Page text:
An AED contains a computer chip that analyzes the rate, size, and pattern of the victim's heart rhythm. AEDs are very accurate for use with person over the age of 1. The device is used to administer an electric shock through the chest wall to the heart. Audible and/or visual prompts guide the user through the process. If a shockable rhythm is identified (either V-fib or V-tach) the AED will tell the operator. The AED electrodes have two functions:
- To detect the electrical signal of the heart and send it to the computer for analysis.
- To deliver a shock if needed.
All AEDs must charge before they can deliver a shock. Most AEDs charge automatically. Others require that you press a charge button. The operator will generally press a button to deliver the SHOCK. However there are some AEDs that are fully automated and will automatically deliver the shock.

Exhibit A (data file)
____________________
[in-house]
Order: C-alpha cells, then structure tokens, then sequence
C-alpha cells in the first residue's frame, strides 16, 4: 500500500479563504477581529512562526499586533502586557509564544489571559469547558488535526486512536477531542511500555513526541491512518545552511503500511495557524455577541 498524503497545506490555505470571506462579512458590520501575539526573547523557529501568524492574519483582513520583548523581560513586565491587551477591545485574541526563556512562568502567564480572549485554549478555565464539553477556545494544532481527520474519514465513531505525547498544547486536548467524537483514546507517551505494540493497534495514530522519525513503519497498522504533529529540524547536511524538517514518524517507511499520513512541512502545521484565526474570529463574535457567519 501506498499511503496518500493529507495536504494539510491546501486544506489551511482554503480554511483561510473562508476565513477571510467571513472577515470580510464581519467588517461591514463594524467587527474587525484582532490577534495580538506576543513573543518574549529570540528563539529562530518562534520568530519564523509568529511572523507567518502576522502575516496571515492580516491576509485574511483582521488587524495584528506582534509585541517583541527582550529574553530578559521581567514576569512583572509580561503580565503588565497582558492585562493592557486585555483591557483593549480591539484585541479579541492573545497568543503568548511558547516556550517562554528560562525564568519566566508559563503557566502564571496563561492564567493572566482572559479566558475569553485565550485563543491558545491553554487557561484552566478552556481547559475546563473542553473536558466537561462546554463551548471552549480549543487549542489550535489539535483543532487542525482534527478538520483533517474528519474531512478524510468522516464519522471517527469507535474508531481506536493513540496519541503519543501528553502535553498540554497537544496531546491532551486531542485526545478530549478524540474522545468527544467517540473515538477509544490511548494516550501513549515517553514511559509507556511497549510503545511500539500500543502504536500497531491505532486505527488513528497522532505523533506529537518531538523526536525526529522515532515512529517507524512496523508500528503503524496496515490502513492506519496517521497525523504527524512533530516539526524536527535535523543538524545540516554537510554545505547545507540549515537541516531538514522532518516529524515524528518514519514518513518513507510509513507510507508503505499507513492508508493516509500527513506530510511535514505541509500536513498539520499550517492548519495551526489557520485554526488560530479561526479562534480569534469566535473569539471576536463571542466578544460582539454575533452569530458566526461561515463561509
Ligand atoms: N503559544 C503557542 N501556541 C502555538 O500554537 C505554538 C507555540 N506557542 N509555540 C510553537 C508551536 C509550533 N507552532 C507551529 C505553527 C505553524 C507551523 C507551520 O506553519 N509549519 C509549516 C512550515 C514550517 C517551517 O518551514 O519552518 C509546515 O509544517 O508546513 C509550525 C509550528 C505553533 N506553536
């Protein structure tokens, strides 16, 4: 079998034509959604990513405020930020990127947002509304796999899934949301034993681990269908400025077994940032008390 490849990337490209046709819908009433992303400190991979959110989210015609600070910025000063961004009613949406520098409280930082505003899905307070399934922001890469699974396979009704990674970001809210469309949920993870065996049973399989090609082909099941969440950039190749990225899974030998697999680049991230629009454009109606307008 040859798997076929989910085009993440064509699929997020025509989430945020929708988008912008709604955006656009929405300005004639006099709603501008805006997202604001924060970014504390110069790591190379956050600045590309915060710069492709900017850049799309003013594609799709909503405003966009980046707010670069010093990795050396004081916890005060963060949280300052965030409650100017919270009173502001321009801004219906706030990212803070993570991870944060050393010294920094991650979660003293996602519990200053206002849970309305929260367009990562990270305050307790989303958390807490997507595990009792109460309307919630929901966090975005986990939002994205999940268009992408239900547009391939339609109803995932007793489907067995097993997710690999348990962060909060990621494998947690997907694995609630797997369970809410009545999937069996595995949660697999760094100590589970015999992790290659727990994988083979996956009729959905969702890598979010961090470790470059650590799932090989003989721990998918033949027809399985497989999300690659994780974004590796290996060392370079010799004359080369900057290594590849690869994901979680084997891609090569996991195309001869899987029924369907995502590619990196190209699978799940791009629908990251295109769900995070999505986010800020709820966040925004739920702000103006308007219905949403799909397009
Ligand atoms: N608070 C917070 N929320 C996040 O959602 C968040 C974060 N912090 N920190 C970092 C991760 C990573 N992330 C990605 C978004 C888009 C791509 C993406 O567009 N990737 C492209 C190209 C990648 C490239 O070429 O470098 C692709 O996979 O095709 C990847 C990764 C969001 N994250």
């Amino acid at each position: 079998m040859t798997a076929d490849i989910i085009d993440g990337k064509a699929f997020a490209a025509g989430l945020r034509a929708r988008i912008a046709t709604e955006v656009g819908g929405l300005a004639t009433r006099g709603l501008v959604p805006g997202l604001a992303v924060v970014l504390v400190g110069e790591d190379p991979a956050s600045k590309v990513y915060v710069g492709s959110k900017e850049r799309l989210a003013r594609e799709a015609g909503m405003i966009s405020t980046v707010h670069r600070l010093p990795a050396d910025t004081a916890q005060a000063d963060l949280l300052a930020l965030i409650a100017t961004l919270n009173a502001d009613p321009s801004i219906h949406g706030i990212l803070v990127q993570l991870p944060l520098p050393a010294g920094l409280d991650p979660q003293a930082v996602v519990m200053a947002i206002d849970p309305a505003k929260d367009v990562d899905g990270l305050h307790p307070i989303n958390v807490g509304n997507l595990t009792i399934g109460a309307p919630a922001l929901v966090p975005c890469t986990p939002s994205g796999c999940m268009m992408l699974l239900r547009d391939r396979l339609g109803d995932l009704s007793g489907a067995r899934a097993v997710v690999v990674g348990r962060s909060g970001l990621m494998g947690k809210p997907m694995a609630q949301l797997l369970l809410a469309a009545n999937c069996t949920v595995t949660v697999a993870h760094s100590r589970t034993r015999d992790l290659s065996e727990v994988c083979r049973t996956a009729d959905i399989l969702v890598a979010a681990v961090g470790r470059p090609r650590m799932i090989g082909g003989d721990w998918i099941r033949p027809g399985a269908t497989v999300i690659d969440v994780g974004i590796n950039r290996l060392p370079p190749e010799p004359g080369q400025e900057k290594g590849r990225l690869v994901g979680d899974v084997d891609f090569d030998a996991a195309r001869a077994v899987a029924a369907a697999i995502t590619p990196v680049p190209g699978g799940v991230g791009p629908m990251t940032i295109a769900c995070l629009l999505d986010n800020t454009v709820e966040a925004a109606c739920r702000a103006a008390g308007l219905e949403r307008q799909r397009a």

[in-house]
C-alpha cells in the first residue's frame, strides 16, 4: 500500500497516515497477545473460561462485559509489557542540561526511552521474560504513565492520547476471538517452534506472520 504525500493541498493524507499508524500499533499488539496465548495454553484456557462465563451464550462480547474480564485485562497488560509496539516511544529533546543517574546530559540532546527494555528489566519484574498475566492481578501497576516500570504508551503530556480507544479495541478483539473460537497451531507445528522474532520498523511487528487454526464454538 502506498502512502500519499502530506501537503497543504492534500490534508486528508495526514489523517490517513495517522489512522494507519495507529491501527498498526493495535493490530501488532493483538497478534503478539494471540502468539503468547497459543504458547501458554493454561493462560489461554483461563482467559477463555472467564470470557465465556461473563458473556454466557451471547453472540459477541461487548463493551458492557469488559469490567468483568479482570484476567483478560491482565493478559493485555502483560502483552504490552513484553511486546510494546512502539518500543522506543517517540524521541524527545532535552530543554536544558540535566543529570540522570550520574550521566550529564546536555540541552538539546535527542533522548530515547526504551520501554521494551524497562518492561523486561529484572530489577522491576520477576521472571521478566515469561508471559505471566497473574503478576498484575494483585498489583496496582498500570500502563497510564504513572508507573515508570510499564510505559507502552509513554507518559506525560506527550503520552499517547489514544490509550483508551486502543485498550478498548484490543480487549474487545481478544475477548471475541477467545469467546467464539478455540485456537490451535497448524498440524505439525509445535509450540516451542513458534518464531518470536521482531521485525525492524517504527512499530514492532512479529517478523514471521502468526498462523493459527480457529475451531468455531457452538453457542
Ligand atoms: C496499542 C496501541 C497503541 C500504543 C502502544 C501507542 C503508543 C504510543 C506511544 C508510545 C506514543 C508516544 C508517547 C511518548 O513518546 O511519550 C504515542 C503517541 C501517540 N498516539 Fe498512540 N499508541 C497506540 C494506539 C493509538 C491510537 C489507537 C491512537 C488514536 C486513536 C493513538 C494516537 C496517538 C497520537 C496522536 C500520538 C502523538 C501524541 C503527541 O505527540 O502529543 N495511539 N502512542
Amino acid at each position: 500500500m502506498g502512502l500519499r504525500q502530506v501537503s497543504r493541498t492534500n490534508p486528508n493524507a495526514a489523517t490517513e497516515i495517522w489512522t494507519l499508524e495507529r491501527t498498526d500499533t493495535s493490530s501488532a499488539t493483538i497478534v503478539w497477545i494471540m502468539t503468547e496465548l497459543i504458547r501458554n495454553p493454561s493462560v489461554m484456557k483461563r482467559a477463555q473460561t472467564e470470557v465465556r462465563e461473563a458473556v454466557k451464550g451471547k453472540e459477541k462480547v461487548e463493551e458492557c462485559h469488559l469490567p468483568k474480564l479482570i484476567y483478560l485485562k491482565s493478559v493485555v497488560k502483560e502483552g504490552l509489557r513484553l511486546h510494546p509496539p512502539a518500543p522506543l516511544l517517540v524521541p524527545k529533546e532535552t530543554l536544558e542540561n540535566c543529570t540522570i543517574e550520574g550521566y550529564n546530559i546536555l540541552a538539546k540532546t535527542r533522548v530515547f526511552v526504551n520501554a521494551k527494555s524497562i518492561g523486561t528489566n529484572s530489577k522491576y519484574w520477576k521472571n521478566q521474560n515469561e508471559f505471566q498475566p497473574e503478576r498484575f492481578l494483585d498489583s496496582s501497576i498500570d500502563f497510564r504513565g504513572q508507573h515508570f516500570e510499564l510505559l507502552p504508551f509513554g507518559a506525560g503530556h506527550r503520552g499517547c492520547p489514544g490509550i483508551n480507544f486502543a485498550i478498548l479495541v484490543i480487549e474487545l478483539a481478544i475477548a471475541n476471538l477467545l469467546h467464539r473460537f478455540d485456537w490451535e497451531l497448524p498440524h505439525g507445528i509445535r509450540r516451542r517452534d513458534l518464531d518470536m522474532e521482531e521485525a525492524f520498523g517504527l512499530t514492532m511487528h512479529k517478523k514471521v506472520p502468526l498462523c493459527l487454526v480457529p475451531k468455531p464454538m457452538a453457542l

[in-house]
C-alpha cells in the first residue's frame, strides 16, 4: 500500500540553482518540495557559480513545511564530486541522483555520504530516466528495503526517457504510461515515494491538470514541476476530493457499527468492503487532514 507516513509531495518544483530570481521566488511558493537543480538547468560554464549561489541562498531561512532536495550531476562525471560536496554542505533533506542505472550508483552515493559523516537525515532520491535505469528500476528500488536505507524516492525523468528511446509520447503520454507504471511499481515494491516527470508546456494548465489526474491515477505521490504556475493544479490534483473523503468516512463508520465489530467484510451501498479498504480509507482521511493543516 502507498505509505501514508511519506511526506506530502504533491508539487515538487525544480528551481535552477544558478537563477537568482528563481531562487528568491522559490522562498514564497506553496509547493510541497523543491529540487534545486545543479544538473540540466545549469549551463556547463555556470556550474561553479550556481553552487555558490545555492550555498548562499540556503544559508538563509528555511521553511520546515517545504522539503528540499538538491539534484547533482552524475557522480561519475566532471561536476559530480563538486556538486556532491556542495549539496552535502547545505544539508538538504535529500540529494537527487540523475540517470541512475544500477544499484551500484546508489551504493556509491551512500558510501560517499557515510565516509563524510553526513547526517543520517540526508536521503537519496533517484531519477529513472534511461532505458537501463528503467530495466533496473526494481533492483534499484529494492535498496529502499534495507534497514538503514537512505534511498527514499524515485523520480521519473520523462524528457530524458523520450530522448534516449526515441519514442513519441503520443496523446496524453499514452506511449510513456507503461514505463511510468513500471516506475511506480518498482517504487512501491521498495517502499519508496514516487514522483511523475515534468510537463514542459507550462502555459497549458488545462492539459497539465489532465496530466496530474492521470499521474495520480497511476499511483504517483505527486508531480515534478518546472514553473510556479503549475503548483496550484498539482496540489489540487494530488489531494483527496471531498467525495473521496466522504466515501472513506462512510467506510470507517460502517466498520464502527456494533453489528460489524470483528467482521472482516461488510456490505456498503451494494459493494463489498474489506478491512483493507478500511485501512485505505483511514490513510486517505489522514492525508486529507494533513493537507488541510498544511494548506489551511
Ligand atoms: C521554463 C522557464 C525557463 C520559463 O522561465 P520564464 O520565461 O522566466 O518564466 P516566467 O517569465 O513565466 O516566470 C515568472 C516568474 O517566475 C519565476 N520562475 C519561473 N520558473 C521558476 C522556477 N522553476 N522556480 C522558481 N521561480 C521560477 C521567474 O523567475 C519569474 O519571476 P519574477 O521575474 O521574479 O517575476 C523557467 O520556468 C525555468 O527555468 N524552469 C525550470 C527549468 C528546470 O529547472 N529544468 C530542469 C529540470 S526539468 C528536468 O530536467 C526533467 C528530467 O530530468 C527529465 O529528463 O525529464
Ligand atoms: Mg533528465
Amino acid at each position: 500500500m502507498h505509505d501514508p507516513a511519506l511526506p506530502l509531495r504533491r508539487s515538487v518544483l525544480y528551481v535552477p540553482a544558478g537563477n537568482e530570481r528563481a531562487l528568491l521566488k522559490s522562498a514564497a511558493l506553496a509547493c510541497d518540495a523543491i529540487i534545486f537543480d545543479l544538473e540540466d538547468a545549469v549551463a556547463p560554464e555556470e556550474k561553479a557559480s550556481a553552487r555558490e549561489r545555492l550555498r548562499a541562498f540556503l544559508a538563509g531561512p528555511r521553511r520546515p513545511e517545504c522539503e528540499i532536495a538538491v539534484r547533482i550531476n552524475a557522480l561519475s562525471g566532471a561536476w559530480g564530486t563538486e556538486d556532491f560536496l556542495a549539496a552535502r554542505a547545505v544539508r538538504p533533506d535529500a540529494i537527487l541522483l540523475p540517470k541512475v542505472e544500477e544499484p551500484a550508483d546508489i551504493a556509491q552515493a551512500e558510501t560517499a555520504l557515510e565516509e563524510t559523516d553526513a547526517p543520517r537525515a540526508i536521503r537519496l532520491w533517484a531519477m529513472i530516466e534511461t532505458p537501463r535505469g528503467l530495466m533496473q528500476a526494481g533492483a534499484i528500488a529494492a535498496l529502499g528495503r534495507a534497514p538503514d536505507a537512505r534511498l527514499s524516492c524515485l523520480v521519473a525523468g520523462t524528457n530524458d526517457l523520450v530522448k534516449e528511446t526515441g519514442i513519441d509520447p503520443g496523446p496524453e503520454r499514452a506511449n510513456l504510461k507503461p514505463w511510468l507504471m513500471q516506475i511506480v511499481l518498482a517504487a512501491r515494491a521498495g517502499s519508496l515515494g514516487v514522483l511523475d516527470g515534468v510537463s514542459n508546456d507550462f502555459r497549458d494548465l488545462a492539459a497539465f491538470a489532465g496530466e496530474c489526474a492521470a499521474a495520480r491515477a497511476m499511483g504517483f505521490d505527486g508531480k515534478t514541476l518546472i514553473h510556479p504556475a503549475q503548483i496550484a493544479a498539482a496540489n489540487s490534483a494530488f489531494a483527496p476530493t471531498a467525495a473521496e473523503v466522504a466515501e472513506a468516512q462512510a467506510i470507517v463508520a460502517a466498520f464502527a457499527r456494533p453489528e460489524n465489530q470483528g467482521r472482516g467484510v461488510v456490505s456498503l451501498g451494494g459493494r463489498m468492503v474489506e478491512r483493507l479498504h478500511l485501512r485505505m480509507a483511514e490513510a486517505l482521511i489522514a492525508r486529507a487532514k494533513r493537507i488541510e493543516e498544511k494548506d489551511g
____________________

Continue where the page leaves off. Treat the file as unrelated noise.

Another computer chip inside the defibrillator interprets or analyzes the victim's heart rhythm through adhesive electrodes (some AED models require you to press an ANALYZE button). The computer analyzes the heart rhythm and advises the operator whether a shock is needed. AEDs advise a shock only to ventricular fibrillation and fast ventricular tachycardia. The electric current is delivered through the victim's chest wall through adhesive electrode pads. If the AED advises “no shock”, it has not detected a shockable rhythm.